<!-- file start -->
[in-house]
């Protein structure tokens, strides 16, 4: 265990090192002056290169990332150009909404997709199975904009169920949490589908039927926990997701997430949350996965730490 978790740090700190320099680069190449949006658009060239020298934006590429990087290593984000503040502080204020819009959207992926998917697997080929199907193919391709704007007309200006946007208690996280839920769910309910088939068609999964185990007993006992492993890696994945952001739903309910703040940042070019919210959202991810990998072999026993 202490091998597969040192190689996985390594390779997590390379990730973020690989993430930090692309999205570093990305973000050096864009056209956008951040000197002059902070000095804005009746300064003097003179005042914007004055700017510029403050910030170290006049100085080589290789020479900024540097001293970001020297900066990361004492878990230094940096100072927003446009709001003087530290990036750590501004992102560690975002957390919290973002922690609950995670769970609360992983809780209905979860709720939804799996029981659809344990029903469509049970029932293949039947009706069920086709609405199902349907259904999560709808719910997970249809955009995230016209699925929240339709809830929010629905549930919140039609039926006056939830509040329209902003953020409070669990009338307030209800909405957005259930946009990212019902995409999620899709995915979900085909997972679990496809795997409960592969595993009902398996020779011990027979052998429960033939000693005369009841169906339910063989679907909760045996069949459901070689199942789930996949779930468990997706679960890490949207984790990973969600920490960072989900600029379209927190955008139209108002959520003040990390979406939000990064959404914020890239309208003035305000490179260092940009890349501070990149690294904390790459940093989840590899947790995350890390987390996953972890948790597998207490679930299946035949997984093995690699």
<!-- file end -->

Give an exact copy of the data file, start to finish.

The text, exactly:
[in-house]
């Protein structure tokens, strides 16, 4: 265990090192002056290169990332150009909404997709199975904009169920949490589908039927926990997701997430949350996965730490 978790740090700190320099680069190449949006658009060239020298934006590429990087290593984000503040502080204020819009959207992926998917697997080929199907193919391709704007007309200006946007208690996280839920769910309910088939068609999964185990007993006992492993890696994945952001739903309910703040940042070019919210959202991810990998072999026993 202490091998597969040192190689996985390594390779997590390379990730973020690989993430930090692309999205570093990305973000050096864009056209956008951040000197002059902070000095804005009746300064003097003179005042914007004055700017510029403050910030170290006049100085080589290789020479900024540097001293970001020297900066990361004492878990230094940096100072927003446009709001003087530290990036750590501004992102560690975002957390919290973002922690609950995670769970609360992983809780209905979860709720939804799996029981659809344990029903469509049970029932293949039947009706069920086709609405199902349907259904999560709808719910997970249809955009995230016209699925929240339709809830929010629905549930919140039609039926006056939830509040329209902003953020409070669990009338307030209800909405957005259930946009990212019902995409999620899709995915979900085909997972679990496809795997409960592969595993009902398996020779011990027979052998429960033939000693005369009841169906339910063989679907909760045996069949459901070689199942789930996949779930468990997706679960890490949207984790990973969600920490960072989900600029379209927190955008139209108002959520003040990390979406939000990064959404914020890239309208003035305000490179260092940009890349501070990149690294904390790459940093989840590899947790995350890390987390996953972890948790597998207490679930299946035949997984093995690699």